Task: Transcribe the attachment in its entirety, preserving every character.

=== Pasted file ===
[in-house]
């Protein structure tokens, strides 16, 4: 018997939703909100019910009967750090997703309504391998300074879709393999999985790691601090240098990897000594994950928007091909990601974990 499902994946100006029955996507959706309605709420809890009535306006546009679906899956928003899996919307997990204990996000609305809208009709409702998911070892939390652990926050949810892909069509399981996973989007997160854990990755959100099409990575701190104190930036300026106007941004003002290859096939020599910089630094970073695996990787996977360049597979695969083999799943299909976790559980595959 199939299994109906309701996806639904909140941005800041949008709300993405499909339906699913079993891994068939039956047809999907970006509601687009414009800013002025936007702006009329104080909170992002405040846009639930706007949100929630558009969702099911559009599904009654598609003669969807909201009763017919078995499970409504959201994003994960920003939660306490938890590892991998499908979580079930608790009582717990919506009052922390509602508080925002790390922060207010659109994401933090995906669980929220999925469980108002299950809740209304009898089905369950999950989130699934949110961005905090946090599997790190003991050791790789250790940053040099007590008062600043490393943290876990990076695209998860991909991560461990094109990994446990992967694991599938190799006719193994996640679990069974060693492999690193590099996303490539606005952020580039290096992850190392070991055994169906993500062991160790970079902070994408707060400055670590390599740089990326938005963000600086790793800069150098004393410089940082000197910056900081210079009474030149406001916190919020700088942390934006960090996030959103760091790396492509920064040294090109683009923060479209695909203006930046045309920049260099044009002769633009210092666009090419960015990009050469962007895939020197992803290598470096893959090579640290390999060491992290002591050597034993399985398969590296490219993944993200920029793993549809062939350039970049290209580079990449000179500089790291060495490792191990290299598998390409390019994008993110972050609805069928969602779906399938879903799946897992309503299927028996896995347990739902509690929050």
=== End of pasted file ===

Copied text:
[in-house]
């Protein structure tokens, strides 16, 4: 018997939703909100019910009967750090997703309504391998300074879709393999999985790691601090240098990897000594994950928007091909990601974990 499902994946100006029955996507959706309605709420809890009535306006546009679906899956928003899996919307997990204990996000609305809208009709409702998911070892939390652990926050949810892909069509399981996973989007997160854990990755959100099409990575701190104190930036300026106007941004003002290859096939020599910089630094970073695996990787996977360049597979695969083999799943299909976790559980595959 199939299994109906309701996806639904909140941005800041949008709300993405499909339906699913079993891994068939039956047809999907970006509601687009414009800013002025936007702006009329104080909170992002405040846009639930706007949100929630558009969702099911559009599904009654598609003669969807909201009763017919078995499970409504959201994003994960920003939660306490938890590892991998499908979580079930608790009582717990919506009052922390509602508080925002790390922060207010659109994401933090995906669980929220999925469980108002299950809740209304009898089905369950999950989130699934949110961005905090946090599997790190003991050791790789250790940053040099007590008062600043490393943290876990990076695209998860991909991560461990094109990994446990992967694991599938190799006719193994996640679990069974060693492999690193590099996303490539606005952020580039290096992850190392070991055994169906993500062991160790970079902070994408707060400055670590390599740089990326938005963000600086790793800069150098004393410089940082000197910056900081210079009474030149406001916190919020700088942390934006960090996030959103760091790396492509920064040294090109683009923060479209695909203006930046045309920049260099044009002769633009210092666009090419960015990009050469962007895939020197992803290598470096893959090579640290390999060491992290002591050597034993399985398969590296490219993944993200920029793993549809062939350039970049290209580079990449000179500089790291060495490792191990290299598998390409390019994008993110972050609805069928969602779906399938879903799946897992309503299927028996896995347990739902509690929050």